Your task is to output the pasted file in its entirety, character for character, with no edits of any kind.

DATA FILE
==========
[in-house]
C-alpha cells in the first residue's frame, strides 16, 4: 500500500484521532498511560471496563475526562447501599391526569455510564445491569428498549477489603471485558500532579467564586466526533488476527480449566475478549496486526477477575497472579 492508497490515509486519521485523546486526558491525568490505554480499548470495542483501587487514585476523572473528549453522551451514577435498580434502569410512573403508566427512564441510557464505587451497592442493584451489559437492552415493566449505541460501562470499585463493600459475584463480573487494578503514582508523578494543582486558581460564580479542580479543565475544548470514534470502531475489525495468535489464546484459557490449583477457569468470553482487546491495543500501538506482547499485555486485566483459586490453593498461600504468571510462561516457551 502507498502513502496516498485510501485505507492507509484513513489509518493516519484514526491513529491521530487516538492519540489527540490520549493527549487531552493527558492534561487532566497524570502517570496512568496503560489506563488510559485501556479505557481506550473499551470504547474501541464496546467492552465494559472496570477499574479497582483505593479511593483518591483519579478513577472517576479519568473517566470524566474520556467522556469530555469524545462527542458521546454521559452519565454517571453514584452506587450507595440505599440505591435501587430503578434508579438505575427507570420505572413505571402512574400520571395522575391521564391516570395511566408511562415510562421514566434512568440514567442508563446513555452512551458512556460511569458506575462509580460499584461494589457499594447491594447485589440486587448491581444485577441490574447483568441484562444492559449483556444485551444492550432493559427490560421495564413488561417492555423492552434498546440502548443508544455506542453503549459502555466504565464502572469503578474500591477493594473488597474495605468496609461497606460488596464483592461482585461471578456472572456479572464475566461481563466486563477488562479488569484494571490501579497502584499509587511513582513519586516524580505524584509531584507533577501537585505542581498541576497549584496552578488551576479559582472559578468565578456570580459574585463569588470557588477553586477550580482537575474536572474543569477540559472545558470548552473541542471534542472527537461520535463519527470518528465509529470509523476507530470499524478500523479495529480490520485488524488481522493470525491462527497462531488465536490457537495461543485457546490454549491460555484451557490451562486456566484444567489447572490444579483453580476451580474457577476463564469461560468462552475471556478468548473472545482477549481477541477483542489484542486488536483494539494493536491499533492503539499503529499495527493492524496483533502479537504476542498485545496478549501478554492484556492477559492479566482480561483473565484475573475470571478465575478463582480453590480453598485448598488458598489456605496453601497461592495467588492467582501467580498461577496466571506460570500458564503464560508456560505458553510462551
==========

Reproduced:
[in-house]
C-alpha cells in the first residue's frame, strides 16, 4: 500500500484521532498511560471496563475526562447501599391526569455510564445491569428498549477489603471485558500532579467564586466526533488476527480449566475478549496486526477477575497472579 492508497490515509486519521485523546486526558491525568490505554480499548470495542483501587487514585476523572473528549453522551451514577435498580434502569410512573403508566427512564441510557464505587451497592442493584451489559437492552415493566449505541460501562470499585463493600459475584463480573487494578503514582508523578494543582486558581460564580479542580479543565475544548470514534470502531475489525495468535489464546484459557490449583477457569468470553482487546491495543500501538506482547499485555486485566483459586490453593498461600504468571510462561516457551 502507498502513502496516498485510501485505507492507509484513513489509518493516519484514526491513529491521530487516538492519540489527540490520549493527549487531552493527558492534561487532566497524570502517570496512568496503560489506563488510559485501556479505557481506550473499551470504547474501541464496546467492552465494559472496570477499574479497582483505593479511593483518591483519579478513577472517576479519568473517566470524566474520556467522556469530555469524545462527542458521546454521559452519565454517571453514584452506587450507595440505599440505591435501587430503578434508579438505575427507570420505572413505571402512574400520571395522575391521564391516570395511566408511562415510562421514566434512568440514567442508563446513555452512551458512556460511569458506575462509580460499584461494589457499594447491594447485589440486587448491581444485577441490574447483568441484562444492559449483556444485551444492550432493559427490560421495564413488561417492555423492552434498546440502548443508544455506542453503549459502555466504565464502572469503578474500591477493594473488597474495605468496609461497606460488596464483592461482585461471578456472572456479572464475566461481563466486563477488562479488569484494571490501579497502584499509587511513582513519586516524580505524584509531584507533577501537585505542581498541576497549584496552578488551576479559582472559578468565578456570580459574585463569588470557588477553586477550580482537575474536572474543569477540559472545558470548552473541542471534542472527537461520535463519527470518528465509529470509523476507530470499524478500523479495529480490520485488524488481522493470525491462527497462531488465536490457537495461543485457546490454549491460555484451557490451562486456566484444567489447572490444579483453580476451580474457577476463564469461560468462552475471556478468548473472545482477549481477541477483542489484542486488536483494539494493536491499533492503539499503529499495527493492524496483533502479537504476542498485545496478549501478554492484556492477559492479566482480561483473565484475573475470571478465575478463582480453590480453598485448598488458598489456605496453601497461592495467588492467582501467580498461577496466571506460570500458564503464560508456560505458553510462551